Vanessa walks her land measuring the grass weekly. She inputs the data into PastureBase, a grassland management support tool. “At the end of the year I know how many tonnes of grass I’ve grown and how many tonnes I’ve utilised for the cows,” she explains.

A member of the Bandon Budget KT discussion group, facilitated by agricultural advisor at Teagasc Grainne Hurley, Vanessa uses the Teagasc Cost Control Planner Programme. “At the end of the year we complete a Profit Monitor in December and have a meeting to discuss our results – profits or losses in January. We’re all very progressive and eager to learn from each other and improve our own systems financially and physically.

Vanessa plans on having two-thirds of the farm grazed by St Patrick’s Day; the calved cows are out grazing since January 29 and have just started to go out by night this week. The cows have access to the shed day and night should the weather get bad. “Cows reach peak milk supply six weeks after calving and require a lot of energy in their diet, grass is higher in protein than silage so the earlier you can get them on grass the better for them, I always keep a close eye on their nutrition but more so between now and the breeding season to make sure they are kept in good condition,” she says.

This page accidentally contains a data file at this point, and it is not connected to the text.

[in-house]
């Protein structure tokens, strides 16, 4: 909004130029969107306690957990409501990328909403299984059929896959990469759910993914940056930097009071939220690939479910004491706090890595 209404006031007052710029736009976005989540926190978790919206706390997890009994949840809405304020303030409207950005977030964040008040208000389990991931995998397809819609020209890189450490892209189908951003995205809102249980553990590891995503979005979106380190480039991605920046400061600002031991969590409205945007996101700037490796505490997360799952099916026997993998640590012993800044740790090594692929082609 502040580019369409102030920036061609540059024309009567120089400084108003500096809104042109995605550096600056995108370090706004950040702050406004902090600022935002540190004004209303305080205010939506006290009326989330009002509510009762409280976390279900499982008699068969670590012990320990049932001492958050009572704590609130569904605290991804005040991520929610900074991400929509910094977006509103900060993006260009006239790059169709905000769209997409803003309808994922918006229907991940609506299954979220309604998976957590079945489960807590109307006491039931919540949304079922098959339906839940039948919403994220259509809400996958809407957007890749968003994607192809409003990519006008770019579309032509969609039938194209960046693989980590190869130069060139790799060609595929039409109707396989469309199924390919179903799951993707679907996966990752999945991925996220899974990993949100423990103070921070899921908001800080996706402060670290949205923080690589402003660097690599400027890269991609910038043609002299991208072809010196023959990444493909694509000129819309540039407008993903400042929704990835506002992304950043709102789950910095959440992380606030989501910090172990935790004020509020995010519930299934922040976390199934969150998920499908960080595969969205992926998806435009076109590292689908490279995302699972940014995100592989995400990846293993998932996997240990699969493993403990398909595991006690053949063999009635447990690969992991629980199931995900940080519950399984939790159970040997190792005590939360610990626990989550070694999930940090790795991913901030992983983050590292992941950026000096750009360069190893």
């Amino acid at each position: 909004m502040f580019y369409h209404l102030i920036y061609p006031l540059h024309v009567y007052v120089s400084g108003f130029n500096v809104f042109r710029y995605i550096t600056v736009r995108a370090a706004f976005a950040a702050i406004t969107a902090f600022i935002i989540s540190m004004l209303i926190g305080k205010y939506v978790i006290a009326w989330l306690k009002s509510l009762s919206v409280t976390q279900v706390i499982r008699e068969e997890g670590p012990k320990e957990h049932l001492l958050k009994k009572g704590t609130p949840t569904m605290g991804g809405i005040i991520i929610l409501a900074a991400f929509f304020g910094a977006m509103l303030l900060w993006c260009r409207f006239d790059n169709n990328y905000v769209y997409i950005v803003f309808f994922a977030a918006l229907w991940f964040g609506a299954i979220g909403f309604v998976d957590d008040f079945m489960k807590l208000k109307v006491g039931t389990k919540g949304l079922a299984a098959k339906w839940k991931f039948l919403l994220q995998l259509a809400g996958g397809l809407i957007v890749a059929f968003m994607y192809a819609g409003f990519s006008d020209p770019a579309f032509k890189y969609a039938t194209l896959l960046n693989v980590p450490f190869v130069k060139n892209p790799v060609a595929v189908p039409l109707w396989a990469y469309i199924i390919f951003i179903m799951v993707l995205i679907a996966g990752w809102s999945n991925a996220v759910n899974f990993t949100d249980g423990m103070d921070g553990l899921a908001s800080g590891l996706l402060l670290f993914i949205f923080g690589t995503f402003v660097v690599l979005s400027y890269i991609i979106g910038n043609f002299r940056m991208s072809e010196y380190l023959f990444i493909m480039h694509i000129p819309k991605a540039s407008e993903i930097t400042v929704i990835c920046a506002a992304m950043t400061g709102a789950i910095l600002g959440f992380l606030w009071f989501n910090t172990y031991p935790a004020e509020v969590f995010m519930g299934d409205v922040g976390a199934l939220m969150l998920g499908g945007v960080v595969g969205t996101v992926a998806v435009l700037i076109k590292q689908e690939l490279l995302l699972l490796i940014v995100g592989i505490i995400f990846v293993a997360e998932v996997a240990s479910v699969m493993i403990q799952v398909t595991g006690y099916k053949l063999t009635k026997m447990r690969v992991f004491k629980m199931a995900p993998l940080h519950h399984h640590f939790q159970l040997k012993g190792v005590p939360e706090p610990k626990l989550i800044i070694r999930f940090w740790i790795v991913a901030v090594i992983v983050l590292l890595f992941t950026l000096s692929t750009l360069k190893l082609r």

“Farming is gone from beyond being a way of life – it’s a mixture of science and tradition. At least now we can understand certain traditions, as the science has proved how and why certain ways work.”

There is so much new research being presented at farm events by Teagasc and the Department of Agriculture. “There is always something new to learn and if I think it suits my system, I might give it a try.” With all the challenges of the highs and lows of milk price and trying to work with our Irish weather, the business of farming is difficult, but the farmers of West Cork are up to the challenge and it is inspiring to see their determination to continually strive to upskill and stay on top of the business.”

Vanessa says that the course she completed last year with Smurfit Business School was extremely beneficial. “I learned a lot about myself and what’s driving me,” she explains. “I was at that crossroads where I was questioning myself and my business ability but the course covered planning, negotiation skills, finance etc and I realised that I was already in year one of my five year business plan.

“Since then, I have set myself financial, physical and personal targets. The personal targets include sitting around the table as a family and discussing business and family issues. We now have a diary, which everyone, including the farm, has a section in.”

Like so many farmers, Vanessa aspires to running a busy and productive enterprise, but one that also fits in around family life. In the last five years she has started bringing in a milking relief worker so the family can take a weeklong holiday abroad together once a year.

Although farming will always present a number of challenges, Vanessa seems to thrive on them. “I enjoy my cows and take pride in my work and I want our family farm to reach its full potential and I want my children to see that if you work hard that you can achieve your goals”